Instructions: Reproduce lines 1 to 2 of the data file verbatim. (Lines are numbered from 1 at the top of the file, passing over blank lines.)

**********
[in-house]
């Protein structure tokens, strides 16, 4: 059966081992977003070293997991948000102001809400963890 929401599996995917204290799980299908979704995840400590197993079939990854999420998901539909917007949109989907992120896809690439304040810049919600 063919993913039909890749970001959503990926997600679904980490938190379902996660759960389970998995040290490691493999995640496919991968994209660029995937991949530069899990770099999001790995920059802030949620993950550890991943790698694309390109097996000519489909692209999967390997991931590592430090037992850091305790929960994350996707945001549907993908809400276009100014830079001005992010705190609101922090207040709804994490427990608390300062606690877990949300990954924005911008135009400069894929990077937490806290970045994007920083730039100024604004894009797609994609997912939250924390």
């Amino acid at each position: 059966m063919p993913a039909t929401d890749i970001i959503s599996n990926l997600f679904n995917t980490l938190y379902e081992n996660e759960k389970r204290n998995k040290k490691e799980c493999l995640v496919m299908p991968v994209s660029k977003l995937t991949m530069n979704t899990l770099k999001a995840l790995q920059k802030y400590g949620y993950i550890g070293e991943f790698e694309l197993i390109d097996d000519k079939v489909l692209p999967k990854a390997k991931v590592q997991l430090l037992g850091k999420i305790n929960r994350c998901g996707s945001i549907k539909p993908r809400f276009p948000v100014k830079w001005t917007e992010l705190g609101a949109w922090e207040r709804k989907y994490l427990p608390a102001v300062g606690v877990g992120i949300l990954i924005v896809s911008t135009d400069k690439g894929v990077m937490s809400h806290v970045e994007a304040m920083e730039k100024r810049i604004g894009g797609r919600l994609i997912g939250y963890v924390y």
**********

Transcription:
[in-house]
């Protein structure tokens, strides 16, 4: 059966081992977003070293997991948000102001809400963890 929401599996995917204290799980299908979704995840400590197993079939990854999420998901539909917007949109989907992120896809690439304040810049919600 063919993913039909890749970001959503990926997600679904980490938190379902996660759960389970998995040290490691493999995640496919991968994209660029995937991949530069899990770099999001790995920059802030949620993950550890991943790698694309390109097996000519489909692209999967390997991931590592430090037992850091305790929960994350996707945001549907993908809400276009100014830079001005992010705190609101922090207040709804994490427990608390300062606690877990949300990954924005911008135009400069894929990077937490806290970045994007920083730039100024604004894009797609994609997912939250924390």